U.S Ambassador Randy Evans VE Day Speech at the Luxembourg American Cemetery – May 8, 2020

Hello, my name is Randy Evans and it is my distinct honor and privilege to serve as the 23rd United States Ambassador to the Grand Duchy of Luxembourg.

We are here at the Luxembourg – American Cemetery in Hamm, Luxembourg where over 5,000 members of the United States Armed Services rest in peace.  General George S. Patton is here with us – just a short distance from the City of Luxembourg which served as the headquarters for his Third Army.

This day – May 8, 75 years ago, served as a brief moment of reflection for a world embroiled in a global war that threatened the survival of life as we had known it.  It is thus only appropriate on this day we too take a moment to reflect, as we, in some ways, find ourselves again in a war to defeat an enemy so that the generations that follow us can enjoy fully life, liberty, and the pursuit of happiness that we have enjoyed.

Seventy-five years ago, on this day, many came together around the world to rejoice in Nazi Germany’s unconditional surrender on May 7th – the preceding day. Yet, the war was far from over.  Indeed, the end of the war was still months away and the political, societal, social, and economic costs of the Second World War would take generations to fully recover.

But May 8, 1945 was nonetheless an important moment – a critical time to just take note of the six years of conflict costing millions of lives, destroying homes, families, and communities and threatening our very way of life.

Although it was Victory in Europe Day, in reality it was far from Victory in the World Day or even just a celebratory victory especially for those who had lost so much.  Many rest here in this Cemetery, having lost their lives before even knowing the outcome of the war in Europe that had cost them their lives and futures.

Others were like my wife Linda’s uncle Richard LaFrance, who was wounded shortly before VE Day, and returned blind to live a life very different than he had planned with his wife Betty Lou.  He was a First Lieutenant working a tank battalion.  For his sacrifice, he received the Bronze Star, three Battle Stars, and a Purple Heart.  But, none of these distinguished decorations brought his sight back.  Yet, he went on to make the most of life with four beautiful children and serving as a mentor and athletic trainer to many fine young athletes at Cornell University in upstate New York.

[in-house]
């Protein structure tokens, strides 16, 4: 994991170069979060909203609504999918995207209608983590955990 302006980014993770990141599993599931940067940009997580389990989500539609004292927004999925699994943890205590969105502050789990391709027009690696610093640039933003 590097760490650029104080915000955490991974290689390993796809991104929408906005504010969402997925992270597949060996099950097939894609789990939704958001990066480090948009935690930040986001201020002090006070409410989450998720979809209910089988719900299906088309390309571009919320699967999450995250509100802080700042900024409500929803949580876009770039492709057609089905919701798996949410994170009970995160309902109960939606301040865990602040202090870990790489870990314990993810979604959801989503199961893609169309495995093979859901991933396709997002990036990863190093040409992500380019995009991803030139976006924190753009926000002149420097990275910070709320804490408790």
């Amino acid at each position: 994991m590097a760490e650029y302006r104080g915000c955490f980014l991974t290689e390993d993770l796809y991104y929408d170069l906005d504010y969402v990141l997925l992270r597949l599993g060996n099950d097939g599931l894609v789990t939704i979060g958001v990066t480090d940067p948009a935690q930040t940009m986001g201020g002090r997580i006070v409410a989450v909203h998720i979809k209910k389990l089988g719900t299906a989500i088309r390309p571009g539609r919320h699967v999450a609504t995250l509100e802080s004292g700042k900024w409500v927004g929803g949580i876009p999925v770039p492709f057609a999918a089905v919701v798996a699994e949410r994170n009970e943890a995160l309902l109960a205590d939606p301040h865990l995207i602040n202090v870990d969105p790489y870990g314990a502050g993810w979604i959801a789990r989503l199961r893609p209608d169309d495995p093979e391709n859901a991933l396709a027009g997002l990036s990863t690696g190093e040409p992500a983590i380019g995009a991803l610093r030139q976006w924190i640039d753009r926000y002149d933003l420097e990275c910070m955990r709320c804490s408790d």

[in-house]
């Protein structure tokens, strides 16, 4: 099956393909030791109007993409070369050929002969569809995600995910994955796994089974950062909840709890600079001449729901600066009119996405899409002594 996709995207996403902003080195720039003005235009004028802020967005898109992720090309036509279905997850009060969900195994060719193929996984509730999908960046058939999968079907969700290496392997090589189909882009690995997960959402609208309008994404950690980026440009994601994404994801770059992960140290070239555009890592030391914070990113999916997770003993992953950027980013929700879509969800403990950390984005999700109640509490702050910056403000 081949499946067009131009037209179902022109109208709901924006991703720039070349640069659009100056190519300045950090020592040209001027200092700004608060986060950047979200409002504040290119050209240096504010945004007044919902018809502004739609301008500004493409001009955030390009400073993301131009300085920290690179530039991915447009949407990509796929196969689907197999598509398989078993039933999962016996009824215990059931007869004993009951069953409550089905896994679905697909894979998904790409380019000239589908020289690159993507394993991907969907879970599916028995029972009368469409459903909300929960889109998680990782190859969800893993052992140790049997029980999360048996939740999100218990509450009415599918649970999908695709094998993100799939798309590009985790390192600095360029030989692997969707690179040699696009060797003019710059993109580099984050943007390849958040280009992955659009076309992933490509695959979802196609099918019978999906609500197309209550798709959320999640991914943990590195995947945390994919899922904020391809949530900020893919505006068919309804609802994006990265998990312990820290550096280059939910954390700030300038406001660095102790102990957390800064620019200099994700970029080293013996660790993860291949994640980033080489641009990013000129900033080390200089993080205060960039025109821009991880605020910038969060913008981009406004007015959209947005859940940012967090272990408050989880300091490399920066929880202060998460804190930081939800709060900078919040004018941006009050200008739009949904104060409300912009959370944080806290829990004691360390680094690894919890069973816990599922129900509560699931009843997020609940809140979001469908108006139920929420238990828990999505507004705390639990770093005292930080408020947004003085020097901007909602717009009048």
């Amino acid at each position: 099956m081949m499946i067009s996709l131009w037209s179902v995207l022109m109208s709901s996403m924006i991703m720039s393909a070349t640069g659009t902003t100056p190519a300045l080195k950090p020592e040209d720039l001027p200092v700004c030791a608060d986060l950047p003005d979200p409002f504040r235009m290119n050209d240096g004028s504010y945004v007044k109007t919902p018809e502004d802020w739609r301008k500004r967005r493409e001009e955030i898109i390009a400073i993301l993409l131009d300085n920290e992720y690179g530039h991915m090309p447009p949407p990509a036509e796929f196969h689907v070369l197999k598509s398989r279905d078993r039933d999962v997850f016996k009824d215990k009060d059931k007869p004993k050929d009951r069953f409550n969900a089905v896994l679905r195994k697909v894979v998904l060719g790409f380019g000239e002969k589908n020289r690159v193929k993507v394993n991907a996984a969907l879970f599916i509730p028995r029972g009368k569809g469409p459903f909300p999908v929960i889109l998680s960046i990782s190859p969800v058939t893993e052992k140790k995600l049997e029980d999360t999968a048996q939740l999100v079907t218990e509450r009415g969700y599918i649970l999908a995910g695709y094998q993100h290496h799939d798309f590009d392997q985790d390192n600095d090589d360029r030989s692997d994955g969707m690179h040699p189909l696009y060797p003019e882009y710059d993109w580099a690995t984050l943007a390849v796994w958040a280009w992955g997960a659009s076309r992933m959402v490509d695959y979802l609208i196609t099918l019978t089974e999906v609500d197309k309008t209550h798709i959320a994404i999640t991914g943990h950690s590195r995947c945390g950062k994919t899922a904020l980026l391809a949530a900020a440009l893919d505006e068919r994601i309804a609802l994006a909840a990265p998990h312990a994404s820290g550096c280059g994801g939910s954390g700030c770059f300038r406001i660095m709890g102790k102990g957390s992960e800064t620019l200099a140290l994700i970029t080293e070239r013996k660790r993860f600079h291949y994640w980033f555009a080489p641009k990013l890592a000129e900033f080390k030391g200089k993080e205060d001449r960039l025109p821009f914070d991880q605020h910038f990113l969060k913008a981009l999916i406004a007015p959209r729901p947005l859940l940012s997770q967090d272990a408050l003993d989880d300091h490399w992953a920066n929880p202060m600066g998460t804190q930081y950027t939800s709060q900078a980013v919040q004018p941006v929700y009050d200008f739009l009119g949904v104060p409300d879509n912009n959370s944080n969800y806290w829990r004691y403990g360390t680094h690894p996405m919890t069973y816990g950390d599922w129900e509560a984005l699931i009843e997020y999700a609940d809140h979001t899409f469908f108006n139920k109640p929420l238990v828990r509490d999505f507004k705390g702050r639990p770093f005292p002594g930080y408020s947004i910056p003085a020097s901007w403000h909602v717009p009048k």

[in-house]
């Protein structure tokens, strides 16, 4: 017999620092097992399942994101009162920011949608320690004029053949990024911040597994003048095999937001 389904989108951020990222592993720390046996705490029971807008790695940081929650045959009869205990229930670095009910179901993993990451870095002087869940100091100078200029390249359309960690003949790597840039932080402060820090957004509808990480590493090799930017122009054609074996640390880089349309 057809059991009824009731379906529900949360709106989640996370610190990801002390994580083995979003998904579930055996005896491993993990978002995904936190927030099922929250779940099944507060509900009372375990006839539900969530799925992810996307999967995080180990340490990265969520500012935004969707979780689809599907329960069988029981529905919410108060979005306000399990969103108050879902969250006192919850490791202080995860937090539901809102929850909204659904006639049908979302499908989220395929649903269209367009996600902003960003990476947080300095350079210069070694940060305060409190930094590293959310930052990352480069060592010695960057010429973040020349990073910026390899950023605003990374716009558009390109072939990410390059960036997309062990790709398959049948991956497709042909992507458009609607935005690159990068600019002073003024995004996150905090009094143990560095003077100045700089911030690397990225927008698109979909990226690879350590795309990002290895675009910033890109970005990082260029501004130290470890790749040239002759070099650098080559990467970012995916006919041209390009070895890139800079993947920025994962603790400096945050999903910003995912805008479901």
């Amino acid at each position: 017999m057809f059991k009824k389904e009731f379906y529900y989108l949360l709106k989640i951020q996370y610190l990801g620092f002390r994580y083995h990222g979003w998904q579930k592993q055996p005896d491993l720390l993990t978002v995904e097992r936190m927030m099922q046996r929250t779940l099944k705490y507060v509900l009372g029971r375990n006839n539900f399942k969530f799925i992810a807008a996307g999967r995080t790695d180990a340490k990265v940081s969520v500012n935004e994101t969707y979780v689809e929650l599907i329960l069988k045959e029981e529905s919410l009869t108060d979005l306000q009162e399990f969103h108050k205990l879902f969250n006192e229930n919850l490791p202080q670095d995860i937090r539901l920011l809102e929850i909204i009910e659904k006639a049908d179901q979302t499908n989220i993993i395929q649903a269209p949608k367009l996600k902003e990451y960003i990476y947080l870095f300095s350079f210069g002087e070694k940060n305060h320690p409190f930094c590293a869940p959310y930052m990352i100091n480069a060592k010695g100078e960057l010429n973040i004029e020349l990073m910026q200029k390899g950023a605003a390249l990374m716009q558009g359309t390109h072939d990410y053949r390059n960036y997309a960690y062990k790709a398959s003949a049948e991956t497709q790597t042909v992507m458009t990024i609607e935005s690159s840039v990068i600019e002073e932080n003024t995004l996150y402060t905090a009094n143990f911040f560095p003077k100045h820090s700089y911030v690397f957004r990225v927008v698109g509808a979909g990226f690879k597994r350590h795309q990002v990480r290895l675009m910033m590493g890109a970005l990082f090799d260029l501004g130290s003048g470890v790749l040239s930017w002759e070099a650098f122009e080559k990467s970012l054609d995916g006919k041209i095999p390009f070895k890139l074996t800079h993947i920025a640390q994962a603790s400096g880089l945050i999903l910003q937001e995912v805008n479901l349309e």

Two of his 714th tank battalion mates were not so fortunate.  They remain here, with me, buried side- by-side at our Cemetery.

Yet, on May 8, 1945, with the war raging on, the pain of their lost lives and many more, and the many wounds and scars that war leaves behind, there remained reason to pause to recognize that something important to us all had happened.

The Nazis had thrown everything they had at us and we persevered.  We never gave up.

It is a little like that today and it is why I felt that it was so important to take this moment to do the same – to pause for a moment bigger than all of us.

You know, at 3:00 p.m. on VE Day, British Prime Minister Winston Churchill announced on a national radio broadcast the Nazi surrender ending the war in Europe.  But, as Prime Minister Churchill did so, he was very careful to note that the war was far from over and many challenges still lie ahead.  He said:

“We may allow ourselves a brief period of rejoicing; but let us not forget for a moment the toil and efforts that lie ahead.”

Like those 75 years ago, it is impossible to truly ‘celebrate’ today amidst such pain, suffering, and death.  But, to ignore such sacrifice as we begin to finish that which we began – to defeat this virus – the Coronavirus or COVID 19 – and to liberate the world from its scourge would be to ignore just how far we have sacrificed and have come.

Thanks to the courage of so many, and the risks assumed and sacrifices made by those on the healthcare front line, including especially doctors, nurses, essential workers, and so many, many more, we are indeed making progress as we ‘flatten the curve’ and advance toward a cure or vaccine.

As we push forward toward the return of a safe life, with the liberty for all to enjoy life, and the unfettered right to pursue happiness, we can now, as others did 75 years ago, we must not only pause and not only recognize how far we have come, but also how far we must still go.

Just like these men around me when they made the ultimate sacrifice, none of us now know how this all will end.  But, end, it must, and end, it will.  And when it does, let us look back on this day as the day when we both took measure of what prior generations had done, and the sacrifices we ourselves have made to achieve our own victory over the invisible enemy that threatens us today.

Like those from the generation here with me, we must ourselves be determined, disciplined, and unrelenting in our cause.  On behalf of the people of the United States, and as the Ambassador of the Grand Duchy of Luxembourg, all I ask is that we take measure of where we have been, where we are, and where we are going – life, liberty, and the pursuit of happiness.

May God bless you and your family, the Grand Duchy of Luxembourg, and, my home, the United States of America.

Thank you.